I'm currently further on in the game in the Undead Parish area with the blacksmith. And ever since the Taurus Demon, not a single curse was uttered. Hopefully I can keep it that way, and hopefully you all can see the importance of not giving up.

#1 Posted by shivermetimbers (774 posts) -

After playing Resident Evil 6 to completion the night before, uninstalling it from my PS3, and trying hard not to reminisce on my experience with it, I was very depressed. Not because Resident Evil 6 is a bad game (well it is, but that's not why I was depressed) it was because I feel dependent on others more than I should. I'm not going to tell a very depressing story here, but needless to say I felt worthless. I have high functioning autism as well as having other mental illnesses. All my life I've been called vulnerable, weak, gentle, you name it. It takes me more effort than the average Joe to do many tasks that many people take for granted and do naturally. It takes me a lot of effort to get my thoughts into writing, let alone making it flow together. But I'm going to try and piece this tale together anyway because I feel it's worth telling.

I've had Dark Souls on my "to play someday" list for many months now. I bought the game a month or two after launch and never touched it. I played Demon's Souls when that first came out and remembered enjoying it a lot, but never could get past that Tower Knight boss so I tossed it aside and ended up trading it in. After finishing Resident Evil 6's 4 campaigns, I felt like I needed a break from the whole "popcorn movie" type game and play a game that was supposedly methodical instead of balls to the wall action packed. Simply put, I wanted a game that I could suck myself in, boost my self esteem, and make me feel like a badass while making me feel like I accomplished something. I thought Dark Souls would fill the niche quite easily....And I wasn't disappointed.

I've spent 10 hours on the game according to the save file and I feel like I've completed less than 1% of what the game had to offer me. I started out with the tutorial (of course) that explained the basics of the controls as well as have a taste of the game's on the edge of your seat combat with the Asylum Demon. And indeed, the game is very much a game where every action you take has to be done with care because one hit from a boss can easily take more than half of your life away and have you knocked back. I died a couple of times fighting the tutorial boss, but it wasn't so hard to fight my way back to him, so my frustration levels were kept to a minimum.

It wasn't until later, when I started to get out in the open world, that the game raised my blood pressure. The game gave me no sense of direction and there were multiple passages to which I could take. My objective was to ring two bells, that was all I knew. I didn't really know where to find the bells or how I should go about doing it. In fact pretty much all of the game's systems, with the exception of the controls, are hidden from the player and not explained. Usually a game will walk you through its systems one at a time with long bubbles of text to read through, but not this game. And I'll admit, I initially thought that was kinda too harsh. But it grew on me because most of what I learned in life, I learned by discovery, not by being told what they were. Pretty much every skill I have, I learned by practice. The game taught me how to play it, but it didn't teach me how to uncover it, if that makes any sense.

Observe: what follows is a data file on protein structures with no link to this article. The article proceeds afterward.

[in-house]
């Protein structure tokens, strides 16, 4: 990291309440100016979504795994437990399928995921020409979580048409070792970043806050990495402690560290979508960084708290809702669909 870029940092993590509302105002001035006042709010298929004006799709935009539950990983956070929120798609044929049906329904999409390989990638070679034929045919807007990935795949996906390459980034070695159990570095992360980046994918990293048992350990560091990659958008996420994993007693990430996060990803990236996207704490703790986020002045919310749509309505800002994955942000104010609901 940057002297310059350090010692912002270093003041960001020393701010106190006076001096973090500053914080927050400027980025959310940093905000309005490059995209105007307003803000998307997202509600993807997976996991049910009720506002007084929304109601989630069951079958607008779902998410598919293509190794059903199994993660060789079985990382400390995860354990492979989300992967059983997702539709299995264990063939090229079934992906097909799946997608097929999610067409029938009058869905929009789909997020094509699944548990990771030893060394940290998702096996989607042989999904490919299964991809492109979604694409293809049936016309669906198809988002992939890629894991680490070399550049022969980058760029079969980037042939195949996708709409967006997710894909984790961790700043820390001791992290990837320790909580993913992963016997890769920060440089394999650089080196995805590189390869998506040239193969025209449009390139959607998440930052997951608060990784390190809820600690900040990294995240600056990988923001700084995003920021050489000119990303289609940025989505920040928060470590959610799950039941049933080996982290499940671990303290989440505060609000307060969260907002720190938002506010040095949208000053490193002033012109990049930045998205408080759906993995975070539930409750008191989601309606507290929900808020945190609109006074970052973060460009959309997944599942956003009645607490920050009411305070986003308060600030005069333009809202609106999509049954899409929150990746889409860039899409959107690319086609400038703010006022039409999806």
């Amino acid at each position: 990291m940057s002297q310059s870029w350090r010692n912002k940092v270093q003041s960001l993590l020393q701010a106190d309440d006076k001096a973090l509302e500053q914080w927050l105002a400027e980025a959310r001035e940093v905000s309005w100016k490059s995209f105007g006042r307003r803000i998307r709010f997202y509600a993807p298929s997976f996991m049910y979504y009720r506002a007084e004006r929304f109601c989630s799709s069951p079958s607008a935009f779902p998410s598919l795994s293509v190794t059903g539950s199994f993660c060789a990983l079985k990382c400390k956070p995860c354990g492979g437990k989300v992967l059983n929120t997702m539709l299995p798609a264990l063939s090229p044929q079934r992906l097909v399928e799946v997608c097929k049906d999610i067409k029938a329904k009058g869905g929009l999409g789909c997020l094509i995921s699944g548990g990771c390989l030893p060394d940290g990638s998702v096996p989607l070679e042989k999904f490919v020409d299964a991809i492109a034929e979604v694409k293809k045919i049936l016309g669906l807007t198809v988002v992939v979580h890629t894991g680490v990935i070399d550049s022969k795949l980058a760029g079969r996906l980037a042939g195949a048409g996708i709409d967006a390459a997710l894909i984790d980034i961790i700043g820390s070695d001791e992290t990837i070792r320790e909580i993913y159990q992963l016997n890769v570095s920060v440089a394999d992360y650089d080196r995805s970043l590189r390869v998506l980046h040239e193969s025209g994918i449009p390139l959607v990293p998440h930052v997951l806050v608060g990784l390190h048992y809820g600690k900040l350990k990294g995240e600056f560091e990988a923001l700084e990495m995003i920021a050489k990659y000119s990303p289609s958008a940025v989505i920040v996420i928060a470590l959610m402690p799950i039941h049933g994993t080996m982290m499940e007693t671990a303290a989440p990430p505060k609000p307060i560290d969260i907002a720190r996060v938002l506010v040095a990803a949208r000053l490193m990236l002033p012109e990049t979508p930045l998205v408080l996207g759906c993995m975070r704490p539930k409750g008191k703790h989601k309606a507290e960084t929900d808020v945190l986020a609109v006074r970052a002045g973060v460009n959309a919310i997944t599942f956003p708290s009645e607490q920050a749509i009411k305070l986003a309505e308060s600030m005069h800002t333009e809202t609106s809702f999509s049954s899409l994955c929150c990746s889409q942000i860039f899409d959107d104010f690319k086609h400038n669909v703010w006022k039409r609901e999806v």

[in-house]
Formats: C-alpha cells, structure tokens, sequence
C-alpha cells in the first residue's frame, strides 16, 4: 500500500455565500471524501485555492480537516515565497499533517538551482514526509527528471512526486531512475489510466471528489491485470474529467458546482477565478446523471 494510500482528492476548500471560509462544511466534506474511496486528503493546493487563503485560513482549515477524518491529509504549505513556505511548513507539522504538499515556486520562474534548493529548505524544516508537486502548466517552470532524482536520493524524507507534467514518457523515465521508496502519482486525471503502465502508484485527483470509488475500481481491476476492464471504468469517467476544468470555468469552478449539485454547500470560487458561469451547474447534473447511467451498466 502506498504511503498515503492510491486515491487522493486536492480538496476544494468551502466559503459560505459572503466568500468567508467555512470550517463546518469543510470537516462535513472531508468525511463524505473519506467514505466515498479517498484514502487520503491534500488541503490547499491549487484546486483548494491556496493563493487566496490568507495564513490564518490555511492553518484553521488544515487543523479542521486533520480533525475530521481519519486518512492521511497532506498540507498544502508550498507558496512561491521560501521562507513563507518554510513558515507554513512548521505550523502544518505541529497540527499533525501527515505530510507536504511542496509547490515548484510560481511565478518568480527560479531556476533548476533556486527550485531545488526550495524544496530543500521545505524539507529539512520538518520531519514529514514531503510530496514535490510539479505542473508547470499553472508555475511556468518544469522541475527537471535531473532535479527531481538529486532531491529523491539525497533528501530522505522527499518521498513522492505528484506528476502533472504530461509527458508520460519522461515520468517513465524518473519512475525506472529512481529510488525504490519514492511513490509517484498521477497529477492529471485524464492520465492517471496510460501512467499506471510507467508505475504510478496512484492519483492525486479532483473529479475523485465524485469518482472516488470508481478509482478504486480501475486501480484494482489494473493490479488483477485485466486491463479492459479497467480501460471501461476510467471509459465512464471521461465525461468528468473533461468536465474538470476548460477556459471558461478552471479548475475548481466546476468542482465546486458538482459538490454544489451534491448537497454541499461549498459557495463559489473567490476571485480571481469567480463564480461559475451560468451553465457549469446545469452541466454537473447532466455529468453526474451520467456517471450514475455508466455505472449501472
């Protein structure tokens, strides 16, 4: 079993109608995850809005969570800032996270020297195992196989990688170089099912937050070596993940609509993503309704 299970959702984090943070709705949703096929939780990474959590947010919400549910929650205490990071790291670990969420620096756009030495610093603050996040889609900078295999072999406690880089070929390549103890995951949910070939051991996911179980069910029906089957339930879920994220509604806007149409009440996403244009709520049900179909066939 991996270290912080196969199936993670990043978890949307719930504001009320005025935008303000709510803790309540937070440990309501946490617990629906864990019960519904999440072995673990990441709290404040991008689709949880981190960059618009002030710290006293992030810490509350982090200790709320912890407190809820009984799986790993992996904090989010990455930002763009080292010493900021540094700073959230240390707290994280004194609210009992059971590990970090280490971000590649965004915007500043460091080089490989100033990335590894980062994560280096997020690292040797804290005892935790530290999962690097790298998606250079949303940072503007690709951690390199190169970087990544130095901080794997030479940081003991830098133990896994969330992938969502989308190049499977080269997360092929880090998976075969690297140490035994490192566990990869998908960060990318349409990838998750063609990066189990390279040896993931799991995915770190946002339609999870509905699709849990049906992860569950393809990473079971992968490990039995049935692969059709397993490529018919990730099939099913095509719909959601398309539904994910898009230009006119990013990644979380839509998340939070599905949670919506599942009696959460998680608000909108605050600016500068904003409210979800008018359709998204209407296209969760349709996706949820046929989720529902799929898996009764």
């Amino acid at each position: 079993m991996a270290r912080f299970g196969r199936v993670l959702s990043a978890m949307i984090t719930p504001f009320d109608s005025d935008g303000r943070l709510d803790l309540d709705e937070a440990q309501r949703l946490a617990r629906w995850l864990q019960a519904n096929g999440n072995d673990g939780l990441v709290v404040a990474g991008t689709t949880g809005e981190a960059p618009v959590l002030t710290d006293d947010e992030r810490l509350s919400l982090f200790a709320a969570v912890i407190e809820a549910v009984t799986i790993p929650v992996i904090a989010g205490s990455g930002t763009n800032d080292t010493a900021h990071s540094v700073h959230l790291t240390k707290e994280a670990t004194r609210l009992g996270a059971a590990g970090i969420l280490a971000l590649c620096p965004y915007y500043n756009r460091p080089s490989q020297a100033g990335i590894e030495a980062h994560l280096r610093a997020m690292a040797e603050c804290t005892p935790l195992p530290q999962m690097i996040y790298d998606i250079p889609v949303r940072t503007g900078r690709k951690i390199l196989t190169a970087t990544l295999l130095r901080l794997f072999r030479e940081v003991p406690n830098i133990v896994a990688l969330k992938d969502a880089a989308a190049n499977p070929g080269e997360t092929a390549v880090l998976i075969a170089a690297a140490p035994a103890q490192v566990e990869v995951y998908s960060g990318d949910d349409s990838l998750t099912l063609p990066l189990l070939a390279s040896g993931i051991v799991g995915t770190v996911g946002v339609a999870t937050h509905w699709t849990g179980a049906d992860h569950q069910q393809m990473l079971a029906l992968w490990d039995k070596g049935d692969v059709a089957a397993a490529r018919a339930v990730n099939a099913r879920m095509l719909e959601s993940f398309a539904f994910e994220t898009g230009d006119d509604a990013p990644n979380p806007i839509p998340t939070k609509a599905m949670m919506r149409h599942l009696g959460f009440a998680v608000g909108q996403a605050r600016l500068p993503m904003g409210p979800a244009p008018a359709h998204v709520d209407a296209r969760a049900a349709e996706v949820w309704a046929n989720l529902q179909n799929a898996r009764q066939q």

I ventured off into The Catacombs first, and was swarmed by skeletons that wouldn't die. I found a bonfire, but it was guarded by a man who can take 3/4 away of my health with his fireballs; combine that with the hordes of skeletons, and it wasn't a pretty sight. After awhile I stopped doing that and tried going on another path that was much easier for me to handle.

Everything was all fine and dandy for me until I reached the third floor of a tower and went through the white fog. There I met the Taurus Demon. We didn't get along well...

Where to begin with this guy? First off the battle is fought on a very narrow bridge that can barely support the damn monstrosity. The only way to dodge his attacks is to somehow to roll in between his legs. And there are arrows coming out of nowhere hitting me.

This was my attitude with the game for almost three hours. Not only was the boss virtually impossible, but getting to him was starting to lose its charm. Every time I lost a bit of health from the undead knights on my way to the Taurus Demon, I uttered "FUCK YOU!" and "GODDAMN IT"...Maybe utter is underestimating it a bit...Normally I don't get this angry at a video game, but in a game where I spent hours trying to beat this guy, I lost it a bit. That feeling of dependency suddenly took over me and I felt more than a little depressed and frustrated.

Then something amazing happened; you see those arrows that came out of nowhere actually were from snipers on top of the tower. After giving myself a mental facepalm, I took them out before going to face the demon, but I still proceeded to die from it. One time before facing the snipers, however, I decided to go after my souls first. This accidentally triggered the demon. I proceeded to quickly run to the tower and take out the snipers, the demon following behind. Luckily, the demon stayed at the edge of the tower while I slayed the snipers. I thought to myself, "huh, I guess I should try that plunge attack that I used for the Asylum Demon." I proceeded to do so and took a good chunk of his health off. I muttered "Gotcha bastard!" and did that same plunge attack 4 more times and killed him.